Interfaith Inspiration

Lupercalia, Imbolc, and Valentine’s Day: The Passionate Season of February

By Julia Pillard
Family and friends gathered around table in home making Valentine's Day cards. (Thomas Barwick/Getty Images)

Family and friends gathered around table in home making Valentine's Day cards. (Thomas Barwick/Getty Images)

Growing up, I never enjoyed Valentine’s Day. In elementary school, we took a day the week before Valentine’s to decorate a white paper bag with brightly colored hearts in rich reds and pinks. On the day, every student had to bring in a Valentine for every other student — no picking favorites allowed. 

At the time, I was always jealous of my friends whose parents bought them fun, brightly colored Valentines from the grocery store to give out, with images of My Little Pony or Teen Titans on them. My mother made me make mine, sitting at our kitchen table with scissors and craft paper, trying to get six-year-old me to stay long enough to cut out a paper fish. I’m more than grateful to her now for that experience. But we’ll call to that in a minute. 

Valentine’s Day isn’t the only holiday in February, though it is the most widely celebrated in the United States. Sitting at the center of the year’s shortest month, the day celebrates romantic love. It’s the third most significant day for candy sales in the United States, right behind Easter and Halloween, and it has spawned spin-off holidays like “Galentine’s Day,” courtesy of Leslie Knope from the famous American sitcom “Parks and Recreation.” 

The origins of St. Valentine’s are, like many ancient holidays, a little murky.  

Many people — myself included — have heard the story of an ancient Roman priest named Valentine who married young people against the emperor’s will and was executed as a result. As it turns out, though, there isn’t just one Saint Valentine. Three or even four Saint Valentines can be turned up if you poke around for them. The feast day has been celebrated for centuries and has been associated with lovers for nearly that entire time. In fact, Shakespeare refers to “Saint Valentine” in “A Midsummer Night’s Dream”when Theseus confronts the four lovers in the woods after their trysts that night. 

Person making a Brigid's cross woven from straw for Imbolc. (jjmtphotography/Shutterstock)

Some scholars have suggested that Valentine’s Day has its roots in the ancient Roman festival of Lupercalia. Celebrated on February 15, Lupercalia was a bloody and even brutal affair in which animals would be sacrificed in the Lupercal cave at the base of Palatine Hill in Rome. Young men would be painted with the blood of the sacrifice, and young women would be whipped with the hides of recently sacrificed animals to encourage fertility.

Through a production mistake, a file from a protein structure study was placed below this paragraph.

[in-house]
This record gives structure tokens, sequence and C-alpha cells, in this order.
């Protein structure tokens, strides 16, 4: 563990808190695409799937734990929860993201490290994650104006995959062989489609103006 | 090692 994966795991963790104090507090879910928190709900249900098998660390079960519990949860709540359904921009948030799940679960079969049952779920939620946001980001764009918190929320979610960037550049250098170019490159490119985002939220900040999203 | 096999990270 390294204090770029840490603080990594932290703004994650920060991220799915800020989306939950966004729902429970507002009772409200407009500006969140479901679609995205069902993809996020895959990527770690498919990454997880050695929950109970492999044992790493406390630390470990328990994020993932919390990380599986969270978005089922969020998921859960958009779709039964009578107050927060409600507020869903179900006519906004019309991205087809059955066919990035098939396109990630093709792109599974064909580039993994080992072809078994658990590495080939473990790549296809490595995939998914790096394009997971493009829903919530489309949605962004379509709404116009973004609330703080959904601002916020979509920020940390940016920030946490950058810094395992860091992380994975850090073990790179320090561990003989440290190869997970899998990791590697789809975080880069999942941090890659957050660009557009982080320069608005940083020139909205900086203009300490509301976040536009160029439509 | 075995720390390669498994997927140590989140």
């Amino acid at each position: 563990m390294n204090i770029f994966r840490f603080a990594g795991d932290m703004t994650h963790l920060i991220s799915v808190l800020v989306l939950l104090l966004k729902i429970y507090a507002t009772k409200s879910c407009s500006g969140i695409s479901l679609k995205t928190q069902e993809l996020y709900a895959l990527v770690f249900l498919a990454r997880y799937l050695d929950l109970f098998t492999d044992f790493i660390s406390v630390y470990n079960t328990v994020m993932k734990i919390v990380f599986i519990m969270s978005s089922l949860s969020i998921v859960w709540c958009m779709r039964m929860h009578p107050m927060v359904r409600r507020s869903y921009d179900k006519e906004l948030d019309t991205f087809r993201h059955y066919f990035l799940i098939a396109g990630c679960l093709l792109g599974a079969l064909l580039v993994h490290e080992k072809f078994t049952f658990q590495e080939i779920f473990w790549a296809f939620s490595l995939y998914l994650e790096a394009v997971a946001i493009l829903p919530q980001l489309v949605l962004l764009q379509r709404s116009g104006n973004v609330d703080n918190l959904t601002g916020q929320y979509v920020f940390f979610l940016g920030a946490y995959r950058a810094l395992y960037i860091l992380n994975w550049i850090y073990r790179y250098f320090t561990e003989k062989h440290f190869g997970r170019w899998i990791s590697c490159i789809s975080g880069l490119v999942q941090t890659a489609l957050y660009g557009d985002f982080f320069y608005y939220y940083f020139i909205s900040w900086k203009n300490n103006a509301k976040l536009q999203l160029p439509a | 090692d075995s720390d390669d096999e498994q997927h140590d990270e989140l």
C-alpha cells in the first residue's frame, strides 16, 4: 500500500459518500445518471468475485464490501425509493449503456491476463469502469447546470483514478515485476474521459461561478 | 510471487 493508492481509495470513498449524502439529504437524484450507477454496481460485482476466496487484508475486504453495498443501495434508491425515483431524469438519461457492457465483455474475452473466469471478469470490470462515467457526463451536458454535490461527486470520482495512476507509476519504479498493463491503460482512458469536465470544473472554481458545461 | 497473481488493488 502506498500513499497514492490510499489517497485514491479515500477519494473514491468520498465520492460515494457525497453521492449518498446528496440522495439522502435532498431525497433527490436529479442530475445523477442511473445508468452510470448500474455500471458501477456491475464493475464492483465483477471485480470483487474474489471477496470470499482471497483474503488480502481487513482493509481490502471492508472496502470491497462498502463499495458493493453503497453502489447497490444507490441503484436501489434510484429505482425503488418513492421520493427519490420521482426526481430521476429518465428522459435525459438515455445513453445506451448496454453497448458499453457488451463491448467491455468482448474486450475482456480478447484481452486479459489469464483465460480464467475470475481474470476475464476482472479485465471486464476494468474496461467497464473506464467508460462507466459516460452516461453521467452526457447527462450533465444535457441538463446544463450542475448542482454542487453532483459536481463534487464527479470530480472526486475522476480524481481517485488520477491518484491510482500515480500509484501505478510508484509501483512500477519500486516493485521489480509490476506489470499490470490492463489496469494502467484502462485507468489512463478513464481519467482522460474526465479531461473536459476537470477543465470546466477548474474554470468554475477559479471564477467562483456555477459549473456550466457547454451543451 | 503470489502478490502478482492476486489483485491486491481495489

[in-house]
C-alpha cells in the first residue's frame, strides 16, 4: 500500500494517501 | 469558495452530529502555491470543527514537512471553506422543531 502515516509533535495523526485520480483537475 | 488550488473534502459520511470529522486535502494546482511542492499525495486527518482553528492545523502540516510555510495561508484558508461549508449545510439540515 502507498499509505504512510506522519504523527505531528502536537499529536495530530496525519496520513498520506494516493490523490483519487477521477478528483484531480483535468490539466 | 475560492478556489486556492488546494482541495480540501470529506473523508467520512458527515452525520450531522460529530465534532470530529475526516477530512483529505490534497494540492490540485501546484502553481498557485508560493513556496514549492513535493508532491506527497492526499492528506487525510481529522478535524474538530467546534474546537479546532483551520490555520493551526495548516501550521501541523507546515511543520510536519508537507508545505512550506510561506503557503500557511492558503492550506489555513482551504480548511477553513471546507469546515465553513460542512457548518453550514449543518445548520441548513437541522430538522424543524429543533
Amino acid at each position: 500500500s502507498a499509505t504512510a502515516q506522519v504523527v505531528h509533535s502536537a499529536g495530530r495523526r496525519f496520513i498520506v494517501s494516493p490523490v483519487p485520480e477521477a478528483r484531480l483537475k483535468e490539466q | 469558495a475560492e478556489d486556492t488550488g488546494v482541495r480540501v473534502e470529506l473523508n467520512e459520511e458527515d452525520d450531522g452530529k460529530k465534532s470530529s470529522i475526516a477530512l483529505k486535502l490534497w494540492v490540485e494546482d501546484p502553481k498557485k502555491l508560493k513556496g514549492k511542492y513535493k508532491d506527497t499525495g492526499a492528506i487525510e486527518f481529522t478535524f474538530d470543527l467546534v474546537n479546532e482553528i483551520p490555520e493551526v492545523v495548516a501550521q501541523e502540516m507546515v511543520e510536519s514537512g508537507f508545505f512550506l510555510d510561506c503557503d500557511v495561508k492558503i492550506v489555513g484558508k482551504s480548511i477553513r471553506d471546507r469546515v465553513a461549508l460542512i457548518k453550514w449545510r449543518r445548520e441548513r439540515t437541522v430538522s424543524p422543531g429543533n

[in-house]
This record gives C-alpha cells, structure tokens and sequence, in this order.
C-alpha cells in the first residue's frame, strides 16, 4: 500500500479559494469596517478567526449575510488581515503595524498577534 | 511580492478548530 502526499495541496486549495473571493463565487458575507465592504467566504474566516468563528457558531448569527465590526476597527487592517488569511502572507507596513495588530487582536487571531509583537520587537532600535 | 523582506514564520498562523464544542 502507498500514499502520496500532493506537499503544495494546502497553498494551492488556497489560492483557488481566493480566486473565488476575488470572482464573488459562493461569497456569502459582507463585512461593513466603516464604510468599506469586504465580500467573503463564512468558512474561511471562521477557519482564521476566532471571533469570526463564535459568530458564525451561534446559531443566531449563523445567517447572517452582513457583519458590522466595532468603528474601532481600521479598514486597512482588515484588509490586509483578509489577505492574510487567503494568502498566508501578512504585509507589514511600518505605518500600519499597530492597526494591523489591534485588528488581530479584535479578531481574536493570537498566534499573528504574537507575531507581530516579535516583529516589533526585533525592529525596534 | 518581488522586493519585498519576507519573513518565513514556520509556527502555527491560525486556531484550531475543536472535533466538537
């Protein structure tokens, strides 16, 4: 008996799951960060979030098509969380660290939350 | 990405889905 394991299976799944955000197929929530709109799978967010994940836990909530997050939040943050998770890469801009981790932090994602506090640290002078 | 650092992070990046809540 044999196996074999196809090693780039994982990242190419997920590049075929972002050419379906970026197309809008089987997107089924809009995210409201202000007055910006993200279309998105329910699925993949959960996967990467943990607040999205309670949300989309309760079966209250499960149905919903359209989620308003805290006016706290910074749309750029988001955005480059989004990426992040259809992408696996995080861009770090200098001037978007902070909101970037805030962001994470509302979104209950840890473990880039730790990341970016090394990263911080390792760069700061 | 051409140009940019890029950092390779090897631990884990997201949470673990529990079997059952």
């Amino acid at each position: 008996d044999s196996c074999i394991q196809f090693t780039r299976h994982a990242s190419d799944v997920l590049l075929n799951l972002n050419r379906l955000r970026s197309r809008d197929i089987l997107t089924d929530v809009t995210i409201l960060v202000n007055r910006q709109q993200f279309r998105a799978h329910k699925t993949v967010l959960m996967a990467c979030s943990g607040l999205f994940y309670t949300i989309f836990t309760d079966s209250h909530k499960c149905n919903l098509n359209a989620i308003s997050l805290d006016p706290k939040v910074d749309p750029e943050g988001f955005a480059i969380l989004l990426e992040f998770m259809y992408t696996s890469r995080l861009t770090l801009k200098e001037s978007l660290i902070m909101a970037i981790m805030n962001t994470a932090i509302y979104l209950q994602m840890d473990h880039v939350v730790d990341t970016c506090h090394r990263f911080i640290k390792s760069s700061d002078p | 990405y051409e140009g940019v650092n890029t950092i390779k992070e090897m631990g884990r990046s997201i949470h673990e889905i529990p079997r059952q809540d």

While you can find plenty of articles online comparing the modern Valentine’s Day to Lupercalia, the evidence is tenuous. Lupercalia was no longer widely celebrated by the fifth century; it was abolished in the fifth century. However, there is another pagan holiday that is still celebrated with more similarities to Valentine’s Day: Imbolc. 

Imbolc, usually observed on February 1 or 2, is the second pagan sabbath in the Wheel of the Year. It has its roots in the Celtic world and is heavily associated with the goddess Brigid, an ancient Celtic goddess of … well, many things; home and hearth rank up there, but so do agriculture, spring, dawn, and fertility. In modern practice, though, fire reigns supreme. Many modern depictions of Brigid show her holding fire in her hands or atop her head. She was such a well-known Celtic goddess that she survived Ireland’s Christianization, becoming Saint Brigid. 

Imbolc is the first of the pagan spring festivals, offering a day to celebrate renewal, growth, and transformation. In some ways, it provides the perfect counterpoint to Valentine’s Day because while the secular holiday is fixated on romantic love, Imbolc encompasses connections to land, community, and the self. Many witches and pagans gather for bonfires and dances on Imbolc, reaffirming connections beyond romantic ties. 


HUDDERSFIELD, ENGLAND - FEBRUARY 04: The winter procession walks through the snow on February 4, 2012 in Huddersfield, England. Imbolc is a pagan festival that marks the half way point between the winter solstice and the spring equinox. Imbolc festivals celebrates the awakening of the land and the growing power of the Sun. (Photo by Bethany Clarke/Getty Images)

As I write this, I have baked a loaf of banana bread in the oven. A half-knitted blanket sits beside my computer, waiting for me to take it up again and finish it as a gift for my sister. The banana bread will come with me later tonight as a gift to friends who are having my partner and me over for dinner.  

And all the while, I cannot help thinking of my mother and those many elementary school Valentine’s Days. She knew something then that I had only learned in the years since. Valentine’s Day is not just about romance. It’s about what you make with people who matter — especially when you make a bunch of paper fish. 

Julia Pillard is a writer and pagan living in Colorado. She received her master’s in English literature from the University of Colorado at Boulder, where she studied the gothic literature of the eighteenth and nineteenth centuries. Julia also writes fiction as J.C. Pillard. Find her work at